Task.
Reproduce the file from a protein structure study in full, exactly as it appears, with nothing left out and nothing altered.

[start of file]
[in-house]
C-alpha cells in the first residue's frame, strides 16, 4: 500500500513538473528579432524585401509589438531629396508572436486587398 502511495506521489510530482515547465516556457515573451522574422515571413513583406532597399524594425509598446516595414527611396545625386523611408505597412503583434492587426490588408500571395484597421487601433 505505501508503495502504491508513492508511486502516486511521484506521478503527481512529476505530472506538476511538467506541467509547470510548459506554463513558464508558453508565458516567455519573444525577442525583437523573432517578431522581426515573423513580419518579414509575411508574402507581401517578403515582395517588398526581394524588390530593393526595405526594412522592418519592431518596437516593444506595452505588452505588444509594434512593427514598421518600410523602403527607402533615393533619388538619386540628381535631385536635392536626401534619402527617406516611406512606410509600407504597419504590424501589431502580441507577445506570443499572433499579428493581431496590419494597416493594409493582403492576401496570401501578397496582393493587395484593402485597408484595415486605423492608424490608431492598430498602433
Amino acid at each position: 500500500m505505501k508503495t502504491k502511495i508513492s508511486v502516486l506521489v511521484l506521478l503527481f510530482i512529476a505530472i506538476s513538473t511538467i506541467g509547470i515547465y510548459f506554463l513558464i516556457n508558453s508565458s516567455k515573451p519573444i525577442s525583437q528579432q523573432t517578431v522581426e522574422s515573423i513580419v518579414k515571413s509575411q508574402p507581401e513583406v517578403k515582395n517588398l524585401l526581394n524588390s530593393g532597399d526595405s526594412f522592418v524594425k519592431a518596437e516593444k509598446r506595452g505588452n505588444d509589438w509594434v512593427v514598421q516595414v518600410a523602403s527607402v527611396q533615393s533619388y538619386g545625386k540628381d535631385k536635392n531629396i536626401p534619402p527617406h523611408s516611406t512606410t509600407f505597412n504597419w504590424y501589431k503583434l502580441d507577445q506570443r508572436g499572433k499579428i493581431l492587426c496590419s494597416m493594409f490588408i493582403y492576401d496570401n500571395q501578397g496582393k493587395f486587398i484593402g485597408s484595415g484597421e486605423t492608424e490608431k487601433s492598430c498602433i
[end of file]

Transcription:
[in-house]
C-alpha cells in the first residue's frame, strides 16, 4: 500500500513538473528579432524585401509589438531629396508572436486587398 502511495506521489510530482515547465516556457515573451522574422515571413513583406532597399524594425509598446516595414527611396545625386523611408505597412503583434492587426490588408500571395484597421487601433 505505501508503495502504491508513492508511486502516486511521484506521478503527481512529476505530472506538476511538467506541467509547470510548459506554463513558464508558453508565458516567455519573444525577442525583437523573432517578431522581426515573423513580419518579414509575411508574402507581401517578403515582395517588398526581394524588390530593393526595405526594412522592418519592431518596437516593444506595452505588452505588444509594434512593427514598421518600410523602403527607402533615393533619388538619386540628381535631385536635392536626401534619402527617406516611406512606410509600407504597419504590424501589431502580441507577445506570443499572433499579428493581431496590419494597416493594409493582403492576401496570401501578397496582393493587395484593402485597408484595415486605423492608424490608431492598430498602433
Amino acid at each position: 500500500m505505501k508503495t502504491k502511495i508513492s508511486v502516486l506521489v511521484l506521478l503527481f510530482i512529476a505530472i506538476s513538473t511538467i506541467g509547470i515547465y510548459f506554463l513558464i516556457n508558453s508565458s516567455k515573451p519573444i525577442s525583437q528579432q523573432t517578431v522581426e522574422s515573423i513580419v518579414k515571413s509575411q508574402p507581401e513583406v517578403k515582395n517588398l524585401l526581394n524588390s530593393g532597399d526595405s526594412f522592418v524594425k519592431a518596437e516593444k509598446r506595452g505588452n505588444d509589438w509594434v512593427v514598421q516595414v518600410a523602403s527607402v527611396q533615393s533619388y538619386g545625386k540628381d535631385k536635392n531629396i536626401p534619402p527617406h523611408s516611406t512606410t509600407f505597412n504597419w504590424y501589431k503583434l502580441d507577445q506570443r508572436g499572433k499579428i493581431l492587426c496590419s494597416m493594409f490588408i493582403y492576401d496570401n500571395q501578397g496582393k493587395f486587398i484593402g485597408s484595415g484597421e486605423t492608424e490608431k487601433s492598430c498602433i